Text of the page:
Trends: pessimism and optimism

 

Our opinions are the result of years to pay attention to information that confirms what we believe, ignoring information that challenge our preconceived notions.

We are, some more than others, fruit of an education and learning based on choices between Yes and No and therefore we bowed to some traps in decision when there is risk and reward.

Our brain deceives us with what guard. He feels attracted over long distances when they mean big rewards.

Decision makers in companies should be aware of the importance of some psychological tendencies that they face, when is time to decide. 

Today Arie Goldshlager (on twitter @ ariegoldshlager) has shared an article “How Potential Breakthrough Offerings get Killed Off”, where you can read:

“Two implications. First, be sure to make assumptions and judgments with some depth of analysis. Beware of snap decisions based on instinct or superficial metaphors. Second, be willing to accept some risk. The future is also hard to forecast. But the upside of the creation of a new category or subcategory can be strategically important and can justify the acceptance of risk. It can provide a business platform for the future and a profit flow that can support strategic growth. A firm needs to take care that a bias toward doom and gloom does not too quickly result in the wrong decision”.

The examples that are presented in this article are relevant and well chosen to justify these two implications. I am not saying that this is a confirmation bias.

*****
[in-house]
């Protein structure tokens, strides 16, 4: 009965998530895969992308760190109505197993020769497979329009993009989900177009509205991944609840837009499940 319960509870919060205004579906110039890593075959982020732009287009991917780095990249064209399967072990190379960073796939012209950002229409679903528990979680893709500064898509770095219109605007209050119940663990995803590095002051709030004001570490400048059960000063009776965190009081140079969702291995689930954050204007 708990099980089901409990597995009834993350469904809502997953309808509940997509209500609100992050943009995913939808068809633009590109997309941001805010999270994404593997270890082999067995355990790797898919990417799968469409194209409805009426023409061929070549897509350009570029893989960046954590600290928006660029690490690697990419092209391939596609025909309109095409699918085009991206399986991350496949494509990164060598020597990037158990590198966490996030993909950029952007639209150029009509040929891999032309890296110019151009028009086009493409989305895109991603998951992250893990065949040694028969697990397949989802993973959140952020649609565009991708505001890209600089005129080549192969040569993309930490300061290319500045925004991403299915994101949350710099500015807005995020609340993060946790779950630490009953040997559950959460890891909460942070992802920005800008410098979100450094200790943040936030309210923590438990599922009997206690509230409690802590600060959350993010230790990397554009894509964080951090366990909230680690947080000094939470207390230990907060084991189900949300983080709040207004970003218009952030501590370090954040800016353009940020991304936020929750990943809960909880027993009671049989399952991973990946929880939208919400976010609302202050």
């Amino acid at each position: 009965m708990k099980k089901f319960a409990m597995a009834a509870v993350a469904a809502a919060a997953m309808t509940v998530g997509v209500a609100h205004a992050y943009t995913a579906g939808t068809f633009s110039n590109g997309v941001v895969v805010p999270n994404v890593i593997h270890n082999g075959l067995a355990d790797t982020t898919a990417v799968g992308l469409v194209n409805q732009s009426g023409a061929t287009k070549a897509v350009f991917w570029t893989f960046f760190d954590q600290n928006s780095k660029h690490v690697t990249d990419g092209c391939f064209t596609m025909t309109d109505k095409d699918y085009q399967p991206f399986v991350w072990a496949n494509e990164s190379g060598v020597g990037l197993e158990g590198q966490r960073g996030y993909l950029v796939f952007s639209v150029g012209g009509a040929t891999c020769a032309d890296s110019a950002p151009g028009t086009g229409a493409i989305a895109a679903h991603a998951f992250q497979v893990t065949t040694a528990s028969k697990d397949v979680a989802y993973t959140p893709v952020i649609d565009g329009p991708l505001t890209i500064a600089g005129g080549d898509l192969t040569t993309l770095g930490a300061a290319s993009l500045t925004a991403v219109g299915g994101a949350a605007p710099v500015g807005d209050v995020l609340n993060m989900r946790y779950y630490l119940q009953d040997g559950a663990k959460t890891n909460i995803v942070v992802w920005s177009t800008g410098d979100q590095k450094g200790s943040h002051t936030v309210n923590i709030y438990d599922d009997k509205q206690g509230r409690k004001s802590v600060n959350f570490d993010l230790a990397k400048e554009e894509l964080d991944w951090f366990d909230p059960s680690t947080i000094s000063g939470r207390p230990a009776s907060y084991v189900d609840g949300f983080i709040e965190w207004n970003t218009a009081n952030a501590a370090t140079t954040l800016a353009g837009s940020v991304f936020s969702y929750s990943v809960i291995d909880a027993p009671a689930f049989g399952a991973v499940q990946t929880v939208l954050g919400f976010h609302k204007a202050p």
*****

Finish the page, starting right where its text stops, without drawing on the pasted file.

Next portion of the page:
We know that today, fear and pessimism are not legal. We live in an age that happiness is the more we want, and nobody admire people who are afraid. It’s easy to ridicule anyone who points to the dangers ahead and sort them as pessimistic.

People over the centuries developed a biological capacity of fear, because helped them survive, which allowed them to pass their genes to future generations. This helps keep us resistant to change and on alert for many dangers we face.

While this ability to be alert is good, on the other hand it doesn’t allow, frequently, giving great steps.

Our innate ability to be scared faces another strong human characteristic that is also the trend towards the optimism.

It exists in us a bias towards hope when it comes to potential threats on our environment. However most of us underestimate the difficulties we face, as well as overestimate our ability to respond to these difficulties.

Some results of questionnaires conducted with students on the eve of integration into the world of work show that 70% of respondents feel more able than others to lead innovation teams. Is clearly an excess of optimism.

Leaders of innovation may be subject to these deviations and need to rely on the risks and obstacles that will face to lead a project. Many of them do so rationally do not leave the starting point, however the self-confidence makes putting and, in case of failure, they justified over time or with external factors.

For the most part the victories of the optimism resulting in a speculative bubble and the victories of pessimism result in heavy losses of opportunity.

It is in the balance between the various forces that lays the path to success:

Intuition isn’t more than a response fruit of experience but in which decisions are not easy to explain.

Impulsiveness is an absolute necessity to get immediate answers or results and that needs to be very well managed.

Cognitive bias must be seen as realities and need care in its use.

Cognitive shortcuts require a delicate balance of self-awareness.

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